Choosing a Volunteer Placement Organization
The number of international volunteer programs is growing, and it can be difficult to make your way through all the brochures and web sites describing the myriad of options. But it is worth taking the time to carefully consider the various programs available. Many past
volunteers offer the following advice: “Don’t just select the first program that comes along, as I did. Investigate the different options.” The following tips will help you heed their advice and make an informed decision about which international volunteer program is right for
1. Assess your interests. Before you start exploring different volunteer options, take the time to explore your own interests. Consider the major issues in choosing a program such as where you want to go and for how long, the type of work you want to do, your living
situation, and whether you want a rural or urban placement.
2. Think about your special needs and aspirations. Consider the various components of your identity—including age, ability, race, and sexual orientation—and identify the factors that are most important to you. Also think about your vision of volunteering.
How much staff support do you need? What are you looking for in your daily work environment? Do you want to volunteer alone or in a group?
3. Create a vision. List the characteristics you are looking for in an organization. Include logistics such as costs and length of volunteer stay as well as more philosophical issues such as the organization’s approach to development. Since you probably won’t
find an organization that matches your vision perfectly, circle the qualities that are most important to you.
4. Refer to the listing of organizations. For example, if your goal is to work in Africa for a year or more in the educational field, create your own list of groups that have all at your specified characteristics. See www.volunteerinternational.org for a searchable database of programs.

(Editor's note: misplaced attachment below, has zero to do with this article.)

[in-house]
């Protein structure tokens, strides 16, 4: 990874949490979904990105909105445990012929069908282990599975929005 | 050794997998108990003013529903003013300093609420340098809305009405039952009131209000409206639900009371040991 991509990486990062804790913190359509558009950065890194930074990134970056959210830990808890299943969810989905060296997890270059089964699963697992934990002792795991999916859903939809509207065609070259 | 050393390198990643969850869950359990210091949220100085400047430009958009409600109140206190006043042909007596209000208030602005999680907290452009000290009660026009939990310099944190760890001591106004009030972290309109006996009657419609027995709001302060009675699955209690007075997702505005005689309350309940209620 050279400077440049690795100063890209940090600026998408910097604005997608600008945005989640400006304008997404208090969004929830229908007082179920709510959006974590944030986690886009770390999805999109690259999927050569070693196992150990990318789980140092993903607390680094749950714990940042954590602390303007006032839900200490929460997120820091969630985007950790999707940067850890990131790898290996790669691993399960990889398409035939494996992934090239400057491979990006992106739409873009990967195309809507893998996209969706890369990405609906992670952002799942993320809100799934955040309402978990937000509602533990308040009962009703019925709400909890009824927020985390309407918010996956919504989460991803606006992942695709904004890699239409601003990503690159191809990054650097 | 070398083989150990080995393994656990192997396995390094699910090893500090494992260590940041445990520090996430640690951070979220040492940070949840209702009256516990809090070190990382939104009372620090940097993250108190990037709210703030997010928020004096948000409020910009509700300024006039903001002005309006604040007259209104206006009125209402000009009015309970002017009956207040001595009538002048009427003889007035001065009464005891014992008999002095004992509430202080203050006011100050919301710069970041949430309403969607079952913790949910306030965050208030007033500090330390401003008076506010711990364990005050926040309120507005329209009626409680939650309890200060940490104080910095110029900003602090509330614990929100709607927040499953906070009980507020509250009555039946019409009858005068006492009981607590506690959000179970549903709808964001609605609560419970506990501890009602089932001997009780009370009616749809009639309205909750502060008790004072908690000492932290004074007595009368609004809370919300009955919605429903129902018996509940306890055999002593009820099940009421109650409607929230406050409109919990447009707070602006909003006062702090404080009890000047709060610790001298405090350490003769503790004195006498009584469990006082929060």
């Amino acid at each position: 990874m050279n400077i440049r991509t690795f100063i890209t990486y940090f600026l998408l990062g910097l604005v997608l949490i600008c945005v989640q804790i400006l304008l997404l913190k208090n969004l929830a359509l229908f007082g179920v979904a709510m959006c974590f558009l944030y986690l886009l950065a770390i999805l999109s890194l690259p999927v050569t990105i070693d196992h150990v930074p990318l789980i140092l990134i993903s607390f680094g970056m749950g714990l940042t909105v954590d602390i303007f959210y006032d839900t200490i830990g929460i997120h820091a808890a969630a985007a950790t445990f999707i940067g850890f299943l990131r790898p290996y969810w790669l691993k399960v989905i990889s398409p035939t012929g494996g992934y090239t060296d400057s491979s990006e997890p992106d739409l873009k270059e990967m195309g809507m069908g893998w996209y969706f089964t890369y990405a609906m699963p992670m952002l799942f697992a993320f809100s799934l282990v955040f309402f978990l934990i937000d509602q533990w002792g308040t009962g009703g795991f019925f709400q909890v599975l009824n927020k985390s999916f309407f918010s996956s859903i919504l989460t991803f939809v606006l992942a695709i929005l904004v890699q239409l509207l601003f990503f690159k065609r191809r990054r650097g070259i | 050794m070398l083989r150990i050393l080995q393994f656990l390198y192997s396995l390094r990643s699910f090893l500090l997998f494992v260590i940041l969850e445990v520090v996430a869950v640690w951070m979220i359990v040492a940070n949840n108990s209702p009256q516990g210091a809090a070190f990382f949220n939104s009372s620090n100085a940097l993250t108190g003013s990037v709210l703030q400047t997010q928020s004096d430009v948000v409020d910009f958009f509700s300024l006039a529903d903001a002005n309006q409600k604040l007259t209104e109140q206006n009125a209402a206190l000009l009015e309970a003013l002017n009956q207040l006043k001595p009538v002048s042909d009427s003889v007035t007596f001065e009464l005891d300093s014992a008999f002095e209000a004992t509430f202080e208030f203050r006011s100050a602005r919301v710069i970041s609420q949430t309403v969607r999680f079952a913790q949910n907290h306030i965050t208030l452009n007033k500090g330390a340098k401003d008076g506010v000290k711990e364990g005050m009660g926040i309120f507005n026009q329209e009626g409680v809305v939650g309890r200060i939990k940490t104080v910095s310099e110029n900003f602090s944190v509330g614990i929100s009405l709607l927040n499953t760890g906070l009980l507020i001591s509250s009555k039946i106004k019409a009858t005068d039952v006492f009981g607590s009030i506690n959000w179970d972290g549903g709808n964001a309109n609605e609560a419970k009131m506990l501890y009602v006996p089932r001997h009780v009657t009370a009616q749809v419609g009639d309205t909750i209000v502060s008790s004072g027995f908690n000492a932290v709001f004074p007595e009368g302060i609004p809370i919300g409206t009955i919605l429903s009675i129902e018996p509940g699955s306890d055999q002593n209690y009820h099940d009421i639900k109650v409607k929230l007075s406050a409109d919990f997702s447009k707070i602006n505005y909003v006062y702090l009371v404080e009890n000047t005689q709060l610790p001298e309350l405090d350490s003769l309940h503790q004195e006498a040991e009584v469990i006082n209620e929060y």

5. Begin your research. Conduct preliminary research by visiting the organizations’ web sites. Also try a general web search to find “unofficial” information.
6. Narrow your list. Figure out the top two to four organizations. If you don’t find any groups that meet your specifications, you may want to broaden your search by focusing on one or two primary factors to judge organizations.
7. Create a list of questions. Based on any concerns you have from the web sites, your personal values, and any special needs, create a list of questions for staff and or alumni.
8. Contact the organization to ask your questions. These days, email may be the best way to communicate. Ask your questions and request contact information for program alumni as well as information regarding the application process. Verify that the organizations still
operate in the country where you want to go, and note any changes in fees or programs.
9. Contact alumni. Ask them hard questions about their experiences and try to get contact information for people who they volunteered with who might be more critical of the program than they are.
10. Choose. Select the organization that matches your interests and aspirations most closely and begin the application process.
11. Get it in writing. No matter how nice the people you talk to are, get a written document explaining fees, benefits, insurance issues, and refund policies.